Britain’s Supreme Court ruled Tuesday that only Parliament has the power to trigger the country’s exit from the European Union, not the government, dealing a blow to Prime Minister Theresa May but probably not impeding the withdrawal process.
To leave the E.U., Parliament has to invoke Article 50, the E.U. treaty provision that initiates a country’s exit. There will then be a two-year period of negotiation between Britain and the E.U. to determine the terms of the divorce.
May had argued that her administration could trigger the departure process, without having to seek approval from lawmakers. But the Supreme Court disagreed in an 8-3 ruling.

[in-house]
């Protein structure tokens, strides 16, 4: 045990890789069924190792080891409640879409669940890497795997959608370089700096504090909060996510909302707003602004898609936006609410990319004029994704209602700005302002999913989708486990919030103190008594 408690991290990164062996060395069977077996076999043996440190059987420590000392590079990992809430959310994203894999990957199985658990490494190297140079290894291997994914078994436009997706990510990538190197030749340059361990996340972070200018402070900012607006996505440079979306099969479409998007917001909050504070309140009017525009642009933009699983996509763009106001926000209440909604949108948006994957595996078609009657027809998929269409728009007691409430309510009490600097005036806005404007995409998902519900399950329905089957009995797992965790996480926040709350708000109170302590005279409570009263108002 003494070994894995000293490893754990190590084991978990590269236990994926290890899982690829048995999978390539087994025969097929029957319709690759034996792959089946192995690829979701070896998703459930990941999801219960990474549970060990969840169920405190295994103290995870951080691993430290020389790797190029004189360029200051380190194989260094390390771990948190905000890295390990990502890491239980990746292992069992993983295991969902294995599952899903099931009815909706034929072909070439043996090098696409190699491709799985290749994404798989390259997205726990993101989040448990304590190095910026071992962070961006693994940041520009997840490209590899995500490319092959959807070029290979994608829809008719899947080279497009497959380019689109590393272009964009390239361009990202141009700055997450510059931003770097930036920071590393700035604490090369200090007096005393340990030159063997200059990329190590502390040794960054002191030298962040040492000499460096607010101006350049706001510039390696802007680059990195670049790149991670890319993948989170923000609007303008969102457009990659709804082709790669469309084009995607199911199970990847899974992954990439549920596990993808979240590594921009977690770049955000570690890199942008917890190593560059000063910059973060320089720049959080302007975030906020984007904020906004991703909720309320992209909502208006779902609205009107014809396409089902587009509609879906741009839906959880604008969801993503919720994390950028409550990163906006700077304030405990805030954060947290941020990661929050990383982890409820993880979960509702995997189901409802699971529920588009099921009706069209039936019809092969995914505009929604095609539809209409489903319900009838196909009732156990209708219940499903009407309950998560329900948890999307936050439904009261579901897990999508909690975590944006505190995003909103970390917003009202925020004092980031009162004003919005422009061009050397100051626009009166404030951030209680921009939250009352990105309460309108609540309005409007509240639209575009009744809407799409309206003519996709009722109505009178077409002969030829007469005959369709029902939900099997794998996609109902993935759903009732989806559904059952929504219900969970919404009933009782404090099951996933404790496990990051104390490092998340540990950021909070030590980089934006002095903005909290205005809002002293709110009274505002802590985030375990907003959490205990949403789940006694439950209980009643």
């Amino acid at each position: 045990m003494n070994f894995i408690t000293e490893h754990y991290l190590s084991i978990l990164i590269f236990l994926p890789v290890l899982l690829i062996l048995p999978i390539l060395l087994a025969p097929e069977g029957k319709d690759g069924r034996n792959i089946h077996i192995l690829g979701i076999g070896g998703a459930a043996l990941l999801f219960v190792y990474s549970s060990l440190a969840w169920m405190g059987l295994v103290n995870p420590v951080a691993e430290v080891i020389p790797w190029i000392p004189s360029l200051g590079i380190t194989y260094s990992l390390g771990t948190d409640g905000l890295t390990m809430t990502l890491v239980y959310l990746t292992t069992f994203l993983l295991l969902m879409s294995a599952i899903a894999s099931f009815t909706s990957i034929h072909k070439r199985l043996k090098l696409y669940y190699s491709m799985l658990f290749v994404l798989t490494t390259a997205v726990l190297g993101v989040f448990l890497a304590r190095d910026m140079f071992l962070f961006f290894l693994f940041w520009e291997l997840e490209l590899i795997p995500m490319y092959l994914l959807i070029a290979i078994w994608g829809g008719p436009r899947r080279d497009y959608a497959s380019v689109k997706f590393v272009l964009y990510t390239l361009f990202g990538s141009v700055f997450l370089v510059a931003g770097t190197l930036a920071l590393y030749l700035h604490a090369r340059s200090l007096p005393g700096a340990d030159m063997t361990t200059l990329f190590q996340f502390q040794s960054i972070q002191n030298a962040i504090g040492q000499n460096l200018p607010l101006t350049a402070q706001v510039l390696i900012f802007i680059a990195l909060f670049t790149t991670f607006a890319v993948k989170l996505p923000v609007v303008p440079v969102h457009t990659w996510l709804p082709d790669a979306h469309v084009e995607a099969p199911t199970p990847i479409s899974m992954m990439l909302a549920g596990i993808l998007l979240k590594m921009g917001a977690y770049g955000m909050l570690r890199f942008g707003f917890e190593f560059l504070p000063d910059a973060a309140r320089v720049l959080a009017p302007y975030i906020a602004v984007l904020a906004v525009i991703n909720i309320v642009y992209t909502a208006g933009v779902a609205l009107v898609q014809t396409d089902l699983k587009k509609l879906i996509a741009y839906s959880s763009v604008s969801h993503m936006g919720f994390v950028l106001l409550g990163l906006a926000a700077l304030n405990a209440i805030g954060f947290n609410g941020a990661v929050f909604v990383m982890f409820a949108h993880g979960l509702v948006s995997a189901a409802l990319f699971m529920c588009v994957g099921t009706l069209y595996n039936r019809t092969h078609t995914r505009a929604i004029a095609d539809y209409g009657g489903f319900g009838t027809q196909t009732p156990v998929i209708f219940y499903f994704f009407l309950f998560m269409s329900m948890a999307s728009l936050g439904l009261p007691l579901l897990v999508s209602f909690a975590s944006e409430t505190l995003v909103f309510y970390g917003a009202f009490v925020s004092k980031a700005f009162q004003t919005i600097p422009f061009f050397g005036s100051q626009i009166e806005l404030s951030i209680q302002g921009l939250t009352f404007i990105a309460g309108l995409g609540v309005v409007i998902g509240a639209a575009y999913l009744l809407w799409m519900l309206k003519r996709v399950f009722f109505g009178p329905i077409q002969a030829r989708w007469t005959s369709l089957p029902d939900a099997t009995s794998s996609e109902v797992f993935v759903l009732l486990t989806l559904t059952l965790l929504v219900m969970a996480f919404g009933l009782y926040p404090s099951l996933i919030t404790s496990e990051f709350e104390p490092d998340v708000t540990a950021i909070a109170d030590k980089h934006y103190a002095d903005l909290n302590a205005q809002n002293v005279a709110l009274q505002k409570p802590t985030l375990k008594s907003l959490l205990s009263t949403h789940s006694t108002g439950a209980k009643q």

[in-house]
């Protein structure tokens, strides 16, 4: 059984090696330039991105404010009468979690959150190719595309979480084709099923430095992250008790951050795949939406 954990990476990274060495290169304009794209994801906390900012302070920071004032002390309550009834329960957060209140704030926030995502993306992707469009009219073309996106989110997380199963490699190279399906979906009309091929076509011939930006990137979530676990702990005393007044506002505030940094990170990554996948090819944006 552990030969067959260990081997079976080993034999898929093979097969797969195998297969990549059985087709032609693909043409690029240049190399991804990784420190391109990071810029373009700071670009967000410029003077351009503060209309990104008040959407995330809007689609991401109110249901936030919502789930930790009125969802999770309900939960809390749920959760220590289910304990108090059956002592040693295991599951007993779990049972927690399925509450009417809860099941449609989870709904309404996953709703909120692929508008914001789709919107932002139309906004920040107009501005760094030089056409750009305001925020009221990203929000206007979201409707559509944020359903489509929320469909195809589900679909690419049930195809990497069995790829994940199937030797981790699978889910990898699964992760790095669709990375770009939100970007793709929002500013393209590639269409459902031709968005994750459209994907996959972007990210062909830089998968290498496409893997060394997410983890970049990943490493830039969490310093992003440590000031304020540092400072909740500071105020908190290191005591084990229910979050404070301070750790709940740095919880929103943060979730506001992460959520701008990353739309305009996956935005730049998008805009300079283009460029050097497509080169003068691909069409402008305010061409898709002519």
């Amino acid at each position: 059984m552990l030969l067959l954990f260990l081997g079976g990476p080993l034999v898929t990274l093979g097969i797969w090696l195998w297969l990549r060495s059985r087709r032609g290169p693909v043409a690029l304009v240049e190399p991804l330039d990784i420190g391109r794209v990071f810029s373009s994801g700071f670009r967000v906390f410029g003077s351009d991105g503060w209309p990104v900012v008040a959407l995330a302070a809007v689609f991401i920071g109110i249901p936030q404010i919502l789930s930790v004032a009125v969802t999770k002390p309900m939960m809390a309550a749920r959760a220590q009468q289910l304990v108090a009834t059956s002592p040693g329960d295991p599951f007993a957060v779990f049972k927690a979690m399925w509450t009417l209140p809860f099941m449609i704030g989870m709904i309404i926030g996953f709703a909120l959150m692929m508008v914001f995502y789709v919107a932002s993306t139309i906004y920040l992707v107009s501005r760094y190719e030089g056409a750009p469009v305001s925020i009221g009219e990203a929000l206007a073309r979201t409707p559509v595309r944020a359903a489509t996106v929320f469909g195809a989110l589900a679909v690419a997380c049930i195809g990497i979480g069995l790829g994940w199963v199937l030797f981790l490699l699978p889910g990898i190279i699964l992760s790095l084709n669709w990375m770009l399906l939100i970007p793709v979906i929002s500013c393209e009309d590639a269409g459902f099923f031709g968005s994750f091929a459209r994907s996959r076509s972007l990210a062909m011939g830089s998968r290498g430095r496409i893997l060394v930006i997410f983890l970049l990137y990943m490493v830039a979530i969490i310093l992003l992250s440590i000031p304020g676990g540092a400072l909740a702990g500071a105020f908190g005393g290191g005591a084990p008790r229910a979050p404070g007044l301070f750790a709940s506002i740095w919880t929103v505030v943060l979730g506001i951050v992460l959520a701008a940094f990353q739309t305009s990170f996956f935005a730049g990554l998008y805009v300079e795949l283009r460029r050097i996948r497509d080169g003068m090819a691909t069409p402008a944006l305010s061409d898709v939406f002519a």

The court decision is unlikely to halt or significantly delay Brexit, because lawmakers in Parliament are expected to approve Article 50, which May wants to invoke by the end of March. But it does open the door for lawmakers to influence the terms under which the country leaves, such as whether the U.K. remains part of the E.U. single market.
May appears to favor a so-called “hard Brexit,” with Britain cutting virtually all ties with the E.U. But many members of Parliament favor a more moderate approach under which the country would maintain many economic ties, in order to have free access to the E.U. market.